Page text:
Gorshin was born on April 5, 1933, in
Pittsburgh, Pennsylvania, the son of
Catholic parents Frances, a seamstress, and Frank Gorshin, Sr., a railroad worker.
 He was of
Slovenian ancestry. His father, Frank Sr., was a second-generation Slovenian-American whose parents emigrated to America from
Slovenia. His mother, Frances or Fanny, née Prešeren, came to the United States as a young girl from Regrča Vas, near
Novo Mesto, the main city of
Lower Carniola, in Slovenia. Both of his parents were active in Pittsburgh's Slovenian community. They sang in the Slovenian Singing Society Prešeren, named after the great Slovenian poet
France Prešeren. In an interview, Frances said that her son, being the product of a Slovenian home, spoke mostly Slovene before going to school.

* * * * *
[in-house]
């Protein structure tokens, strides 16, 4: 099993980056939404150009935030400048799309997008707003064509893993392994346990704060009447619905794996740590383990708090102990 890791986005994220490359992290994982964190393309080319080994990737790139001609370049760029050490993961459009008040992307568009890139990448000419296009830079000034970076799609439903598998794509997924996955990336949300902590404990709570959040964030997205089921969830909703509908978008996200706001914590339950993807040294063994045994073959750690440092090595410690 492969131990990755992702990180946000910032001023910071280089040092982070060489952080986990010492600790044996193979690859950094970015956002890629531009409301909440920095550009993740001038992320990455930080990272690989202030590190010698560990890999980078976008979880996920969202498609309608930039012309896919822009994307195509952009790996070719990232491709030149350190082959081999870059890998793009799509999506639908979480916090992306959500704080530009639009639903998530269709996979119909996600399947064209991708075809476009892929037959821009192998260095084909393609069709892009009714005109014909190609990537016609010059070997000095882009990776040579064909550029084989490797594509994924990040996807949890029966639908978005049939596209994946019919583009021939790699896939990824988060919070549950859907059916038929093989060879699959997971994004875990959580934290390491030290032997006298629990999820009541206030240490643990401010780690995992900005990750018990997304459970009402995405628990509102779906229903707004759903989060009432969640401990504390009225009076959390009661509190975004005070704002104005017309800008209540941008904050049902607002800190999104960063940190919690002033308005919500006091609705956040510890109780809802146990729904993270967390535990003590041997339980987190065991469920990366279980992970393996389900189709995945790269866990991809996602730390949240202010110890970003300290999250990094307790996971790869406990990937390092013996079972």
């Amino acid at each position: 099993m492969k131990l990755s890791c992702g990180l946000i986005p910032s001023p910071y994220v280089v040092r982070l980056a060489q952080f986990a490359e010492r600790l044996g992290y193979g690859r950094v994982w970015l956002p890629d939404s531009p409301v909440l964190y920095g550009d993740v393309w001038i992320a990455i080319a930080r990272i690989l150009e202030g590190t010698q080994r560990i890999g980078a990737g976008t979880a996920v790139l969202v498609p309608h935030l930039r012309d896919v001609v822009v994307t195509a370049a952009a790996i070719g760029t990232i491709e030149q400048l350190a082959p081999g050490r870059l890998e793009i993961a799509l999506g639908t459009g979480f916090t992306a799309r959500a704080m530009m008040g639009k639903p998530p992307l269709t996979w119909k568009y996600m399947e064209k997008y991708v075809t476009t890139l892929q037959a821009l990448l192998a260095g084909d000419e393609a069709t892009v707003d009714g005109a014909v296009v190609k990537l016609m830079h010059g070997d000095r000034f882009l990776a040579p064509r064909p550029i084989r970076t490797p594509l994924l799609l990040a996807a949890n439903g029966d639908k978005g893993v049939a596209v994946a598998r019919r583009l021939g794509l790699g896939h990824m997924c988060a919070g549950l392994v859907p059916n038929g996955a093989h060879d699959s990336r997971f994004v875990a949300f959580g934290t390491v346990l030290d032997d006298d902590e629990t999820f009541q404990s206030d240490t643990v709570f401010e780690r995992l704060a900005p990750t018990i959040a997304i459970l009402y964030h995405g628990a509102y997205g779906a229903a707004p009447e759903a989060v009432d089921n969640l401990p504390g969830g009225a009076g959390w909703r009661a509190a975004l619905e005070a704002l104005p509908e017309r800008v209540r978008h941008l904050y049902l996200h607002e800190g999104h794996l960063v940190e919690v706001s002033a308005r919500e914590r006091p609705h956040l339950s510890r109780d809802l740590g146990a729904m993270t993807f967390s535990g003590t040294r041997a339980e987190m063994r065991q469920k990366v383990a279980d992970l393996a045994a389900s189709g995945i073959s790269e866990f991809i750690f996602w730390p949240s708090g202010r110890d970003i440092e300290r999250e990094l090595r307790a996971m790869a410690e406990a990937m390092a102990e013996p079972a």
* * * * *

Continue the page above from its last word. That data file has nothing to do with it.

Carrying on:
At the age of 15, he took a part-time job as a cinema usher at the Sheridan Square Theatre.
 He memorized the mannerisms of the screen stars he saw and created an impressionist act. He was still in high school when he obtained his first paid employment, which he secured as the prize in a Pittsburgh talent contest in 1951: a one-week engagement at Jackie Heller's New York nightclub, Carousel. His parents insisted that he take the engagement, even though his 15-year-old brother had been hit by a car and killed just two nights before.
After graduation from
Peabody High School, Gorshin attended the
Carnegie Tech School of Drama (now known as
Carnegie Mellon University) in Pittsburgh. When not studying, he worked in local plays and nightclubs.
In 1953, Gorshin was drafted into the
United States Army and posted to Germany. He served for a year and a half as an entertainer attached to
Special Services. While in the Army, Gorshin met Maurice Bergman, who later introduced him to Hollywood agent
Paul Kohner. Gorshin's Army
service record was later destroyed in the U.S.
National Personnel Records Center fire of 1973.